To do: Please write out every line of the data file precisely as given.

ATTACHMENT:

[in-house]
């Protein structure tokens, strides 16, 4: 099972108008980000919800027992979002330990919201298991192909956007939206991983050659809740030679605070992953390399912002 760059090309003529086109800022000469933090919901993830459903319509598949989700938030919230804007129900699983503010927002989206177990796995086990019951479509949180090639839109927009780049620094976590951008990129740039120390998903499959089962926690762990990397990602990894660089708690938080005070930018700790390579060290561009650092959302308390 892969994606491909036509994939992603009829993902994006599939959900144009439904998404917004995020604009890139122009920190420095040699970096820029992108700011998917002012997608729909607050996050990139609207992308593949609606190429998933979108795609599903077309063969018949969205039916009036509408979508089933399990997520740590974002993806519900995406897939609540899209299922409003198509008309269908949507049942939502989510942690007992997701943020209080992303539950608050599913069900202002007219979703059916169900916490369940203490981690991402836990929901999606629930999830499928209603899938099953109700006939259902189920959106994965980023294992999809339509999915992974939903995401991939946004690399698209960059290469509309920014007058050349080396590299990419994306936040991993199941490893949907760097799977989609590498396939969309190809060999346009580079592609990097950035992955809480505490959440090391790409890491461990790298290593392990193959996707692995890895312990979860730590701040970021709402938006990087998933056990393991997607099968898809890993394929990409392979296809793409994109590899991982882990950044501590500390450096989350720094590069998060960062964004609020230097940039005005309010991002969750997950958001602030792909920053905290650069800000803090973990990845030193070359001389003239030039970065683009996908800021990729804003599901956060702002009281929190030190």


[in-house]
């Protein structure tokens, strides 16, 4: 099972108008980000919800027992979002330990919201298991192909956007939206991983050659809740030679605070992953390399912002 760059090309003529086109800022000469933090919901993830459903319509598949989700938030919230804007129900699983503010927002989206177990796995086990019951479509949180090639839109927009780049620094976590951008990129740039120390998903499959089962926690762990990397990602990894660089708690938080005070930018700790390579060290561009650092959302308390 892969994606491909036509994939992603009829993902994006599939959900144009439904998404917004995020604009890139122009920190420095040699970096820029992108700011998917002012997608729909607050996050990139609207992308593949609606190429998933979108795609599903077309063969018949969205039916009036509408979508089933399990997520740590974002993806519900995406897939609540899209299922409003198509008309269908949507049942939502989510942690007992997701943020209080992303539950608050599913069900202002007219979703059916169900916490369940203490981690991402836990929901999606629930999830499928209603899938099953109700006939259902189920959106994965980023294992999809339509999915992974939903995401991939946004690399698209960059290469509309920014007058050349080396590299990419994306936040991993199941490893949907760097799977989609590498396939969309190809060999346009580079592609990097950035992955809480505490959440090391790409890491461990790298290593392990193959996707692995890895312990979860730590701040970021709402938006990087998933056990393991997607099968898809890993394929990409392979296809793409994109590899991982882990950044501590500390450096989350720094590069998060960062964004609020230097940039005005309010991002969750997950958001602030792909920053905290650069800000803090973990990845030193070359001389003239030039970065683009996908800021990729804003599901956060702002009281929190030190």